On Monday, Sen. Patrick Leahy said it was time to come home. It was time, he said, to take his torch of leadership and hand it to whomever may follow in his footsteps. 

Time is that thief in the night that steals from us all. Including Mr. Leahy. For almost a half century he has represented Vermont in what is considered the most august of our institutions, the United States Senate. For almost 50 years he has weathered countless political storms, constitutional crises, and economic downturns. He has watched as the Senate evolved from the “golden years” of the ‘70s and ‘80s, to today’s tortured political divisiveness. It would age the strongest among us.  

Through it all, he kept Vermont’s interests foremost in his thoughts and actions. Of late, he’s stuffed billions of dollars in our state’s pockets. He has put us in the position of being a national leader on a variety of fronts. This has happened because of his seniority, and the power that comes from that seniority. 

For this reason, among many others, we have urged [selfishly] the senator to run for a ninth term. Vermont has more influence in the Senate today than any other state. For a small state, the impact of this influence has been monumental. 

What’s little understood, or appreciated, is that his influence goes far beyond what you read in the newspapers, or watch on a screen. One of the hallmarks of the Leahy years is the quality of the staff about him, and the relationships he’s built in every single Vermont hamlet. For half a century he has insisted on hiring the best and the brightest among us, understanding that progress comes program by program, person by person, layer by layer, and that it cannot be done alone. 

Whereas Mr. Leahy is identified with causes such as banning the export of land mines, presiding over an impeachment proceeding, aiding the unsung cause of our dairy farmers, championing our civil liberties, and advocating for  human rights around the world, the real work, the nitty gritty of a senator’s existence, takes place at the local level, through his staff. Every day.

Mr. Leahy, and his staff, for example, are responsible for taking an eight person immigration office in St. Albans and expanding it to a service that eventually employed over a thousand people. Multiply that sort of influence times Vermont’s 251 towns, times the 46 years Mr. Leahy has been in office and it’s apparent why we’re a bit anxious Mr. Leahy will be returning to Middlesex and not Washington D.C. next November.

People haven’t a clue as to his influence in each of our cities and towns. They couldn’t know. It happens in ways large and small, with programs unknown, and programs that involve countless thousands - like the SNAP program, or fighting for the health of Lake Champlain. Suffice to say that, yes, it’s always healthy in a democracy to pass the torch to a new generation of leaders, but, in the case of Mr. Leahy, it’s also important to acknowledge the massive contribution he, and his staff, have made, and continue to make, to the state of Vermont. It’s almost mathematically impossible for Vermont to ever again experience the sort of seniority we have now; we should be thankful for the time and place of our existence and for the leadership Mr. Leahy has provided.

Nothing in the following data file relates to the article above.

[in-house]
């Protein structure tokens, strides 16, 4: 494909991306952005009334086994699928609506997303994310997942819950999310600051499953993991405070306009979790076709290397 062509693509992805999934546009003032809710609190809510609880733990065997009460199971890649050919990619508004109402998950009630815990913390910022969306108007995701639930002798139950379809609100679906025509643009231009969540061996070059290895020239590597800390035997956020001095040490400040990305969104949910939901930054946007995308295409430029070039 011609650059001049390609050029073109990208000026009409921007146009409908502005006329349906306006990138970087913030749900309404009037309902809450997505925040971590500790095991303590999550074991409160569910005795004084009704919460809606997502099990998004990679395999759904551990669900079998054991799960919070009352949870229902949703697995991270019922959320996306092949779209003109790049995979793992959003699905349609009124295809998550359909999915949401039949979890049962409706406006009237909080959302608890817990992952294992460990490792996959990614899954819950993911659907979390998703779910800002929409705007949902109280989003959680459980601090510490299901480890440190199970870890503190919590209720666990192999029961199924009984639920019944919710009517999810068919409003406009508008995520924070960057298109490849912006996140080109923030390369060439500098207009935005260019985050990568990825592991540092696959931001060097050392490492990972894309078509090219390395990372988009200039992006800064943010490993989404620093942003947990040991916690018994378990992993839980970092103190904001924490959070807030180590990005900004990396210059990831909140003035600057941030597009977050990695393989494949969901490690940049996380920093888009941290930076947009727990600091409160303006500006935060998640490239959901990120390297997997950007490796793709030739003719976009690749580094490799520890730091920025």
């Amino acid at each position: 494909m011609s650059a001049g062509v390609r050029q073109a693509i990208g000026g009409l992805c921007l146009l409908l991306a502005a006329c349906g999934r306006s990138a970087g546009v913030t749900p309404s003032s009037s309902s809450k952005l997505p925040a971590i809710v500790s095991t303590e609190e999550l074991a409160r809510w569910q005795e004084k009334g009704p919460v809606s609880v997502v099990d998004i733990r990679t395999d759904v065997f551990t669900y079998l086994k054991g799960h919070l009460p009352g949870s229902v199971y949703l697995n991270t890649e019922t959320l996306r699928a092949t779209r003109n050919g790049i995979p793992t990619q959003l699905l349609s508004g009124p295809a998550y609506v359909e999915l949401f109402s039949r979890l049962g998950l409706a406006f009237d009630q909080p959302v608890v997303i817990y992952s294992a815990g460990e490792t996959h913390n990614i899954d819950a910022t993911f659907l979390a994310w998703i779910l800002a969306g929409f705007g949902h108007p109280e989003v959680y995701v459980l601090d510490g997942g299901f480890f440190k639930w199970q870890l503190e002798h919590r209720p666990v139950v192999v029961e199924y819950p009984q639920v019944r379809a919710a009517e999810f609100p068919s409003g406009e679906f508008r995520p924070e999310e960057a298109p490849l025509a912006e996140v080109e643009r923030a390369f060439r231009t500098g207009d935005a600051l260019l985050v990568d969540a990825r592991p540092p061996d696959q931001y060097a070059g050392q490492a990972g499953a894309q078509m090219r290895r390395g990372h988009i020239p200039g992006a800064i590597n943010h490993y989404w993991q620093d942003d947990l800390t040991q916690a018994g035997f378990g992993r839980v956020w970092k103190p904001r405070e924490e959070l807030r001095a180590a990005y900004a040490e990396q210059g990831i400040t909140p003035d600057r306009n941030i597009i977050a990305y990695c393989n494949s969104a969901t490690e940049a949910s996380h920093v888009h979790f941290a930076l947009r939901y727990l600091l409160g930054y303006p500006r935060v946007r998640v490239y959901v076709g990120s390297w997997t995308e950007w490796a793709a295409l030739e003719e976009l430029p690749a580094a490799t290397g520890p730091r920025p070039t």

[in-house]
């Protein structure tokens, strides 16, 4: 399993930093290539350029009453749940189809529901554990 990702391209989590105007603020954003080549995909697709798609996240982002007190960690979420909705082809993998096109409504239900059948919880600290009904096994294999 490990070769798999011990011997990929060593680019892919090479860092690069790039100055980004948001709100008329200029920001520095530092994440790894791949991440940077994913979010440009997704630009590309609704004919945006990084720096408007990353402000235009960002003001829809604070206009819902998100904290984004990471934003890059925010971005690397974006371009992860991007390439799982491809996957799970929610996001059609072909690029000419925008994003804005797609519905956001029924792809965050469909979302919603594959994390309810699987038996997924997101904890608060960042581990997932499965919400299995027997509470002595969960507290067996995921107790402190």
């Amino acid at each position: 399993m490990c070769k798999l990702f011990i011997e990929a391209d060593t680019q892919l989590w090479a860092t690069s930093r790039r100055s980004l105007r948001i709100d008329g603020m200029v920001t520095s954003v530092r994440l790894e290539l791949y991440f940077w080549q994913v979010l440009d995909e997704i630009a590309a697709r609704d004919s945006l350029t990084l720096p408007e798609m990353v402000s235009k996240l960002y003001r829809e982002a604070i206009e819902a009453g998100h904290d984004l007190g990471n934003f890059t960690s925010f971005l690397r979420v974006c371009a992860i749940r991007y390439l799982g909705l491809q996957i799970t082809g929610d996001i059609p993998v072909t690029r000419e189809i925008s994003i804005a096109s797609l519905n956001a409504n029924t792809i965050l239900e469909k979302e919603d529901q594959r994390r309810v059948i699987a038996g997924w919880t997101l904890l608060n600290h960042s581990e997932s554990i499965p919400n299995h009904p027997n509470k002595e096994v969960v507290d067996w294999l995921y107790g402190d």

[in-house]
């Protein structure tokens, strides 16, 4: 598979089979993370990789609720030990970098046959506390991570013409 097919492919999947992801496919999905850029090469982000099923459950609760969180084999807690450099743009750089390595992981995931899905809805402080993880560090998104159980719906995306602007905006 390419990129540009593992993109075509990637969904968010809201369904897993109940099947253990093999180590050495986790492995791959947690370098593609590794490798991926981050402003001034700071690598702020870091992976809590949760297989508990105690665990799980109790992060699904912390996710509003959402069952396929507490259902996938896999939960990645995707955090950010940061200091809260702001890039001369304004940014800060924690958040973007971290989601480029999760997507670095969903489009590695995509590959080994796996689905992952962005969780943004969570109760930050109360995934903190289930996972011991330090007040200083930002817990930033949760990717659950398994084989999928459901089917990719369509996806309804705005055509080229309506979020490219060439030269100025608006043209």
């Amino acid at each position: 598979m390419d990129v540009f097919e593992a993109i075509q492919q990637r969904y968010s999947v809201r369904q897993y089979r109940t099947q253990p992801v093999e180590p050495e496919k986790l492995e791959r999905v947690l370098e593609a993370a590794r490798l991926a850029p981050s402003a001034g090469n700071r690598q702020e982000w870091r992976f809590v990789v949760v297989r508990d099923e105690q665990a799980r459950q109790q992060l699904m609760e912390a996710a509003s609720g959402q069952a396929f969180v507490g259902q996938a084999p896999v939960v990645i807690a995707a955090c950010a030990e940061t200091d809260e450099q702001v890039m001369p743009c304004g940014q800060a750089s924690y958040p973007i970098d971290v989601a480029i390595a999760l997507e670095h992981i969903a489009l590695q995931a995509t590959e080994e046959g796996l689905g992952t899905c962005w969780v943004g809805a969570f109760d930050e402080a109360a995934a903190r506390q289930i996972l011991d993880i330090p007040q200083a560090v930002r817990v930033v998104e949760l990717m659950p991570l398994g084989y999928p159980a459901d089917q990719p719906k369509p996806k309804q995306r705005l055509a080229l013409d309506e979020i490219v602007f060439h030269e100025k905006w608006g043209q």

A personal note: 

 

For this journalist, there is also a personal side to Mr. Leahy’s story. When he first went to Washington in 1974, as a United States senator, I was employed as a speechwriter for another United States senator just down the hall. When I left Washington for Vermont, and the St. Albans Messenger, I reached out to Mr. Leahy in hopes he could offer some advice and a touch of wisdom. He offered both. It was Mr. Leahy who tutored me on what I could expect and how I would be received. I began at the Messenger with an invaluable relationship that continues to this day, almost a half century later. [I continue to find it remarkable that journalists have the sort of access to their elected leaders that they have, and still do in Vermont.] 

For the 41 years I’ve been writing Messenger editorials Mr. Leahy has been that immovable force, that steadfast person always available to help, to provide perspective and to explain the nuances of the day’s issues. It’s one of the joys of the business to get to know people like Mr. Leahy, his wife, Marcelle, and his staff, and to tell their stories. It’s through such relationships that it becomes almost obligatory to push ourselves to be better. You see the good that can be done and you want that good to endure and to be passed on. 

So, to Patrick, Marcelle and his staff through the ages, thank you. Best of health. Welcome home.

by Emerson Lynn

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